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Nile Breweries starts safe driving campaign

By Mubatsi Asinja Habati

In a bid to promote responsible consumption of alcohol in the country, Nile Breweries Limited has launched a Live a 3D Life campaign which emphasizes the dont drink and drive rule. Many of the accidents on Uganda’s roads are attributed to drink-driving.

Aware of the risks of irresponsible drinking of alcohol such as causing problems to one’s health, work, life, family or social relationships, Nile Breweries is moving a step ahead to advise the consumers on responsible drinking. The campaign will involve placing of electronic billboards on major road points to constantly remind the people to beware of the danger of irresponsible drinking and the effects of drinking and driving.

The campaign will roll out by erecting a number of billboards in high traffic points in Kampala to remind motorists about the dangers of being behind the wheel while drank, says Nick Jenkinson, managing director of Nile Breweries Limited.

According to Jenkinson, the campaign is not only about drink-driving but there are other areas of concern such as health, pregnant women and reckless advertising of alcohol to underage people. Nile Breweries has started a website ( that will teach people about the risks and benefits of taking alcohol.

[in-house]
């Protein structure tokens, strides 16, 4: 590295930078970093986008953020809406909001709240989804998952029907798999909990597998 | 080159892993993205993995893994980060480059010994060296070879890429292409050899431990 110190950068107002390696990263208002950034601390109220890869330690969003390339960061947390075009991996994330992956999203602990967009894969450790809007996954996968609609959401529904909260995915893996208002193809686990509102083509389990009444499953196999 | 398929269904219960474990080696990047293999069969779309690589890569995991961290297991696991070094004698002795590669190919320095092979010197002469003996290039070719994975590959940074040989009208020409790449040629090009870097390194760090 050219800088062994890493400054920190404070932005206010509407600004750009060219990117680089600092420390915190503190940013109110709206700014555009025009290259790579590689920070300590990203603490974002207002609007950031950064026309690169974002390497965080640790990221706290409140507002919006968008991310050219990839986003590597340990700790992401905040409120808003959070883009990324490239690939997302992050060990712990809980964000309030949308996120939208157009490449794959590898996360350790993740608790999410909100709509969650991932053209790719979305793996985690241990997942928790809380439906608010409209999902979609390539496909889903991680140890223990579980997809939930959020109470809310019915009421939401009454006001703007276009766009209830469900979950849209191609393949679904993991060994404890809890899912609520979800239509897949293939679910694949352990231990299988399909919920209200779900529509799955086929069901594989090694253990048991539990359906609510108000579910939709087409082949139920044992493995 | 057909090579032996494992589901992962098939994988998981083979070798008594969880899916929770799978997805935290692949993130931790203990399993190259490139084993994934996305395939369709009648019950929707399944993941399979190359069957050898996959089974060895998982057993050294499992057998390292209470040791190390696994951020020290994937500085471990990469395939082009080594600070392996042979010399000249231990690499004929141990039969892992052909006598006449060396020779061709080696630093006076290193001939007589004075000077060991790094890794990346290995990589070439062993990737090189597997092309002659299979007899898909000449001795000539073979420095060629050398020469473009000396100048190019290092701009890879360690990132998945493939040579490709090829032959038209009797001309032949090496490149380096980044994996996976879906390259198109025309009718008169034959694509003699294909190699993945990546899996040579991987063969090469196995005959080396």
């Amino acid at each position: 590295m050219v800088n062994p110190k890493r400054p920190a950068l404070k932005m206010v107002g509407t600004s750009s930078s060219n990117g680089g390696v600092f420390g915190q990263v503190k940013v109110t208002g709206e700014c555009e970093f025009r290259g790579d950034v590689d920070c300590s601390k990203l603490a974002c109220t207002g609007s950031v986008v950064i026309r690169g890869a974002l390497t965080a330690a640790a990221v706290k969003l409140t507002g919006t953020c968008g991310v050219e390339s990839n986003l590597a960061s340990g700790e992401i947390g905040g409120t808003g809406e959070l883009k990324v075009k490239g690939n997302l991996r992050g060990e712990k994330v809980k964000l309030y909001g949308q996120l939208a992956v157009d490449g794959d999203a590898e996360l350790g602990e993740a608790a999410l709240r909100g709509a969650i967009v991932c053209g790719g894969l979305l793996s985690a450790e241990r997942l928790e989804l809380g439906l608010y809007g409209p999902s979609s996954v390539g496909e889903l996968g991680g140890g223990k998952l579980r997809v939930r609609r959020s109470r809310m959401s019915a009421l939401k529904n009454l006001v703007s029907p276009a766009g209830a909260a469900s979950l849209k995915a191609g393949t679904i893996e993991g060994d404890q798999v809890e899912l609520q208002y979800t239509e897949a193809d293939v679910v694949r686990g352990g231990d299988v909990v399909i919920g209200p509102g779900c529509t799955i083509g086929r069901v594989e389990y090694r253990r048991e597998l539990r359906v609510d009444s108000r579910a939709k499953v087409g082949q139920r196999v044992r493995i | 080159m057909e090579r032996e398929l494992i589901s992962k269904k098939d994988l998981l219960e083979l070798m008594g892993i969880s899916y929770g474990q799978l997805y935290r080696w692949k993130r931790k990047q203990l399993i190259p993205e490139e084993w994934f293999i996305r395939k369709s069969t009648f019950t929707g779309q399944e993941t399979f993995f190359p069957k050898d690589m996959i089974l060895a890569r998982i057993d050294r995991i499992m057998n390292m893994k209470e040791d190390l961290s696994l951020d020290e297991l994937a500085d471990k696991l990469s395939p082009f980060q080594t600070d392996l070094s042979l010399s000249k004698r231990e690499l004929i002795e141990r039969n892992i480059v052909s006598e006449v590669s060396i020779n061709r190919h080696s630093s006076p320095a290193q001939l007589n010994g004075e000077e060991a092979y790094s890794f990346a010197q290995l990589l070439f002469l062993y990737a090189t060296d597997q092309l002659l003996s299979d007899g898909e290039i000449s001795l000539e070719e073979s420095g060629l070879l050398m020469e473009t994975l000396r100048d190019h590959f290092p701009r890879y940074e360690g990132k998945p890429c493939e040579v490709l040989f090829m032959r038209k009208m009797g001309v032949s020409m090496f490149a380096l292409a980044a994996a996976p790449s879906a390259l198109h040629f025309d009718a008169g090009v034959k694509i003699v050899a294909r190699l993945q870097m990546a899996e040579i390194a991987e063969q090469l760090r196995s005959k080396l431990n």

During the launch, Primary Health Care state minister, James Kakooza, said that whereas moderate  drinking of alcohol is acceptable in many societies in Uganda, the abuse and misuse of alcohol imposes a heavy burden of health, social and economic effects that may interfere with the individuals personal, family and professional life and the community.

One of the major social impacts is the loss of life and injuries resulting from drink driving, says Kakooza.

According to the minister in Kampala City alone where so much driving is witnessed, an analysis of eight police stations that include CPS, Jinja Road, Katwe, Old Kampala, Kawempe, Kiira Road and Wandegeya shows a monthly fatal accidents that range between 20 and 30 are related to drink driving. He called for imposing of heavy penalties on those who drink and drive; and the police use of random, targeted and selective breath testing to stem the phenomenon of drink-driving.

Information from World Health Organisation (WHO) indicates that drinking and driving increases the risk of an accident and the likelihood that death or a serious injury will result. The risk of involvement in an accident increases significantly above blood alcohol concentration (BAC) levels of 0.04 gram per decilitre (g/dl). A blood alcohol concentration limit of less than or equal to 0.05 g/dl is recommended for the general population.

Research by WHO indicates that a driver with a blood alcohol concentration (BAC) of 80mg/100ml blood is 2.7 times more likely to be involved in an accident compared to a driver at zero BAC.  Anecdotal evidence suggests motorcyclists may be at even greater crash risk than drivers at the same BAC.

Jenkinson, took a swipe at the manufacturers of unsafe and cheap alcohol calling on authorities to regulate them. He said the government should address low prices of alcohol.

In Uganda, the tested blood alcohol concentration level for drivers should not exceed 80 ml in 100 decilitres. At the same time the breath should not be more than 30ml in 80 dl of breath.

WHO recently ranked Ugandans the lead alcohol consumers in the world with an average person drinking 17.5 litres of alcohol per year.

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